When trying to find ‘the One,’ I’d never thought the web would be my thing. There was something commercial about it, never mind that I had never written a personal ad, or anything else for that matter, and had no idea how to sell myself in writing. My boyfriends had always been regular guys from my village. The first one, for instance, was called ‘Johnny’ and there was nothing special about him at all, at least not on the surface, at least not until it became clear that he was in fact sick. We were in the same class at school and it started with him saying:
‘Is there anything you’ve always dreamed a man would do for you?’
I guess he’d heard it in a movie and already back then, no joke, actually thought he was a man. And I suppose he wasn’t expecting the answer I gave him, but something more like: ‘Yes, I’ve always wished for a man who could make me lose my mind in bed.’ Or a concrete wish that would help him along. But I said:
‘I’ve always wanted to be taught how to fight.’
And when he didn’t look as surprised as I’d thought he would, I added:
‘Fight like a motherfucker.’
Johnny nodded slowly, spat on the ground, and said:
‘If that’s what you want, doll, then I’ll teach ya.’
That very night he took me to what he called the ‘fighters’ club’.
It was a bunch of people who’d seen and been inspired by Fight Club, but unlike the people in the movie, they actually practised various martial arts and met up three times a week to fight. Everyone went up against everyone else. You had to go into a basement beneath a school. It had tiles that faded from brown to orange; a strange matte tile that didn’t behave as tile usually does, but seemed to absorb every sound. From there, you went deep inside a series of corridors. Everyone was dead silent, barefoot and had bags full of gym clothes slung over their shoulders. Only the fans made a noise. Then you entered the room and there they were, the people from our village who wanted to fight. A temporary captain was appointed, and we all warmed up together. Everyone was flexible, even the guys, and no one was ashamed of showing that they could do forward or side splits. People farted loudly, stretched out like that, but not laughing was an unwritten rule. Then we fought. I was the only beginner and had one thing going for me: I was scared to death. Being scared to death gives you an edge, Johnny said. Being really fucking afraid had some hidden benefits – the body was smarter than you thought, and when you let it run on autopilot, it was capable of almost anything. But then you had to take control.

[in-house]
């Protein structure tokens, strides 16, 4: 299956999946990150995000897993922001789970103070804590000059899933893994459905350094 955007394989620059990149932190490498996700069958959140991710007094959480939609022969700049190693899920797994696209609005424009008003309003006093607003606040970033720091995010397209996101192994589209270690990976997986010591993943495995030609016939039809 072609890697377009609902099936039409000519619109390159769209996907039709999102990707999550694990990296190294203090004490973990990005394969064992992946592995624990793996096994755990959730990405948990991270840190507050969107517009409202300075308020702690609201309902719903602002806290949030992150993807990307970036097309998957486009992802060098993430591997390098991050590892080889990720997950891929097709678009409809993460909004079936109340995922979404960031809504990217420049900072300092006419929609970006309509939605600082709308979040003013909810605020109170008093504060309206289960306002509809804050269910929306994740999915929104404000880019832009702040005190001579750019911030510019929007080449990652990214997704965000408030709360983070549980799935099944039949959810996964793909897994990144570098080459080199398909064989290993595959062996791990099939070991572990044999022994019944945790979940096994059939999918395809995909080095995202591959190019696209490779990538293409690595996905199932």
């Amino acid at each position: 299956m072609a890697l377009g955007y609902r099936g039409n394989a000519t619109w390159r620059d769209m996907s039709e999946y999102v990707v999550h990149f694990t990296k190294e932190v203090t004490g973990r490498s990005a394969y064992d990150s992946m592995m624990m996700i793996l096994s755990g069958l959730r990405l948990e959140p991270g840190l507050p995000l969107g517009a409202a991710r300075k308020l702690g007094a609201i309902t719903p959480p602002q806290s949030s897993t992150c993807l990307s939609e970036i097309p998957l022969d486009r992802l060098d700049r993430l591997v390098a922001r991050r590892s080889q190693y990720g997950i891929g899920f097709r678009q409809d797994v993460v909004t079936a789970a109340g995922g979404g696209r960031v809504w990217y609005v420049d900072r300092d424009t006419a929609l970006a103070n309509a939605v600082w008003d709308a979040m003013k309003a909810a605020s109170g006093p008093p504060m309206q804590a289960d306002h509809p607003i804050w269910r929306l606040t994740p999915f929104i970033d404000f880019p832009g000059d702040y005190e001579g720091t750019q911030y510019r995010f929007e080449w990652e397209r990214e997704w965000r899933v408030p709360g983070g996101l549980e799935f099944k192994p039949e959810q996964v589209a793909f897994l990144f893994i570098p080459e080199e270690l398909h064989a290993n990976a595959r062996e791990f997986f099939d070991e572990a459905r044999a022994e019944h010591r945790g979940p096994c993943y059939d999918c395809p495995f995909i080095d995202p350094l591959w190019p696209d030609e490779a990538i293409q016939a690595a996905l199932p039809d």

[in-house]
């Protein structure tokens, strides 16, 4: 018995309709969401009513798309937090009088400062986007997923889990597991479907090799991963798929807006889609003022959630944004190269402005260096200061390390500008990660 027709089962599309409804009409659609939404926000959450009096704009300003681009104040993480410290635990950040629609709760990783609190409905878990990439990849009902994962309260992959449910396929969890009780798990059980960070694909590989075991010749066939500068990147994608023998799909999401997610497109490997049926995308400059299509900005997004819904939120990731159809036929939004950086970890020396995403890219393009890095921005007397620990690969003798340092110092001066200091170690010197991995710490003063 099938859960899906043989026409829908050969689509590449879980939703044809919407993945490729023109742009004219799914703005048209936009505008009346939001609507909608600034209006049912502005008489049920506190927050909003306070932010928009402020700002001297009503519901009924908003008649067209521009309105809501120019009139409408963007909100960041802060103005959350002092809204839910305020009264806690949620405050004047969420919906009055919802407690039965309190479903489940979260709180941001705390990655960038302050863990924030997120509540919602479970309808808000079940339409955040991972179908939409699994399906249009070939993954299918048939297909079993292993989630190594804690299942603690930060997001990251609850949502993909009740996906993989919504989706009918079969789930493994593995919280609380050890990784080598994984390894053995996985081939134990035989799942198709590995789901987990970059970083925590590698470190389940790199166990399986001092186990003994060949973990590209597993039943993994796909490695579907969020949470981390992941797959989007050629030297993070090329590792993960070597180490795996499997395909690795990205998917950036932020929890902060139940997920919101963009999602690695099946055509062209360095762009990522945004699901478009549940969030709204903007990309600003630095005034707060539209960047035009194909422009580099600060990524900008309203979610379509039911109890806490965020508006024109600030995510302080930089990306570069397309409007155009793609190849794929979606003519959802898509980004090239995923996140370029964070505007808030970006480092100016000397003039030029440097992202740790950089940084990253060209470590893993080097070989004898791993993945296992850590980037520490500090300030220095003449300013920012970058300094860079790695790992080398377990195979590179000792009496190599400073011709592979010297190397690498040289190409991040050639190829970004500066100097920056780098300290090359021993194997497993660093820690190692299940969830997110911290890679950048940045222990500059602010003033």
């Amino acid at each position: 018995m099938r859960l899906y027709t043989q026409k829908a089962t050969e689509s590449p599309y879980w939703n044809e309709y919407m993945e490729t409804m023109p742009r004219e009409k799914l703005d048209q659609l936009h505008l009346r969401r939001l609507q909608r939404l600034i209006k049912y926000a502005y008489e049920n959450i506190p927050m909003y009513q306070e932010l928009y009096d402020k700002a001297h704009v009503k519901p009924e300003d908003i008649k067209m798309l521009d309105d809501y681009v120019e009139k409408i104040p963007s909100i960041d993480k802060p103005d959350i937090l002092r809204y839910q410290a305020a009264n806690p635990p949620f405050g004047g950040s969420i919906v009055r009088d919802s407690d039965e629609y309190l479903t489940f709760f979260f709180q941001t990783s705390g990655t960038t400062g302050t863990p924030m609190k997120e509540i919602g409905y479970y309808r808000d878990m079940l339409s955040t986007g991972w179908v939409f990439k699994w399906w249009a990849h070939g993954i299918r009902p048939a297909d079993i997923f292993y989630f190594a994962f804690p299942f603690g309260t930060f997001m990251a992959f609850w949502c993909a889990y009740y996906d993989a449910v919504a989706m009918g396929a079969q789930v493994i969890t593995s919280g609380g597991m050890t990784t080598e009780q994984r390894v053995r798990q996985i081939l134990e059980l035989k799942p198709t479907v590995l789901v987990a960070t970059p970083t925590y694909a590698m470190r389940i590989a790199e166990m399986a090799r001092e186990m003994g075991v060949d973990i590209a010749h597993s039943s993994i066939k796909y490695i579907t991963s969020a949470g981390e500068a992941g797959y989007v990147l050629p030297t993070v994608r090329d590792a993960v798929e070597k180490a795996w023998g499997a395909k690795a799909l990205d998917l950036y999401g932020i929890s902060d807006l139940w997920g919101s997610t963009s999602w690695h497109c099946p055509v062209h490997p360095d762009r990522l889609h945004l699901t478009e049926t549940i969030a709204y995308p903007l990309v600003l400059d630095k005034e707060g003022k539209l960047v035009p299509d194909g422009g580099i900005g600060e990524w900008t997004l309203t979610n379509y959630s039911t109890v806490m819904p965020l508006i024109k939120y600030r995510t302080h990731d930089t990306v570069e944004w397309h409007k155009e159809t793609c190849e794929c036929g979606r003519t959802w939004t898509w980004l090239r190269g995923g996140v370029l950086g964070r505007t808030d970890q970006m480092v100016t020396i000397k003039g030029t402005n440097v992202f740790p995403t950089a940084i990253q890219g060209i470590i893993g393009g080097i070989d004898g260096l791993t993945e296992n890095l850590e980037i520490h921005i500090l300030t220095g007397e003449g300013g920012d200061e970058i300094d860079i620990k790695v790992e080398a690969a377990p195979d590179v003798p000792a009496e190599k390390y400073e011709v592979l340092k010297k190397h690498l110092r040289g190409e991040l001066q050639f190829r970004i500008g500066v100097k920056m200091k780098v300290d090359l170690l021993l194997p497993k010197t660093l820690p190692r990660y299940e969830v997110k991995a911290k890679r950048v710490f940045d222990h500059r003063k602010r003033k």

‘Most people aren’t angry because they get attacked, they’re angry because they can’t defend themselves,’ Johnny said.
Johnny could do more than fight. He could shoot, too. We used to visit a firing range on the way from our village to the next. We walked around wearing orange earmuffs, watching the people shooting guns and then the ones shooting rifles. Johnny showed me how to take a wide stance, lift the rifle and nail a clay pigeon. First in a simulator and then in real life. One day he said I was ready – he could take me hunting now. He talked a lot about that hunt before we went, how you had to go out after dark, use your night vision and keep real quiet the whole time.
Only one shot was fired on the hunt, at a wild boar. The shot cracked the silence, and you could hear the boar still running, not like before, but clumsily, branches breaking around it, and in the end limping and confused, as if it knew it was going to die and was pulling itself through the brushwood in a panic. As we came closer, Johnny swung the beam of his flashlight upward. I saw the beech’s bare branches, like long, dark bones reaching for the night sky. Johnny took my hand, clamped the flashlight between his legs, and started rubbing his buzz cut back and forth, and I wanted to ask him why but kept quiet. He was just about to whisper in my ear – I think it was going to be something big, about us – but one of the hunters interrupted, saying he’d found the pig. He shined a light on it. A clean shot to the shoulder, blood pumping out over the black bristles. It was a large sow, and we all had to help carry her on a pole to the pickup. The next day it was going to be cut up in Johnny’s friend’s yard. We headed over after breakfast, and by the time we arrived there were blood and bristles everywhere because no one actually knew anything about butchery. Everyone went at it as best they knew how, all the while saying it had to be fast. I never went poaching again.
One night I told Johnny that if he was ready, so was I. He smiled at me, and I was thinking this was the first time I’d ever really seen his teeth, and they were big and white like sugar cubes, perfectly set in his mouth, an odd contrast to his face, which was irregular and acne-scarred. We did it on the bed of his pickup, and the jacket he’d spread underneath me got covered in blood.
‘Girls today don’t normally bleed their first time,’ the school nurse told us during sex ed. ‘Because they go riding and biking, jump and bounce around, their hymens aren’t normally intact.’
I must’ve had an incredibly subdued childhood, because my hymen was absolutely still intact. The sight of all that blood didn’t disgust Johnny at all, in fact it only took him seconds to come. I didn’t know what to say when he was done. But I could already tell that Johnny was a person to watch out for. Of course, like most of the guys in my village, he had violent tendencies, was uneducated and horny and would be for the rest of his life. But there was more to him.
‘I didn’t know you were a virgin,’ he said. ‘What about you?’ I asked.
‘Yeah. I was too.’
He looked at his stained jacket and said: ‘I guess you gotta start somewhere.’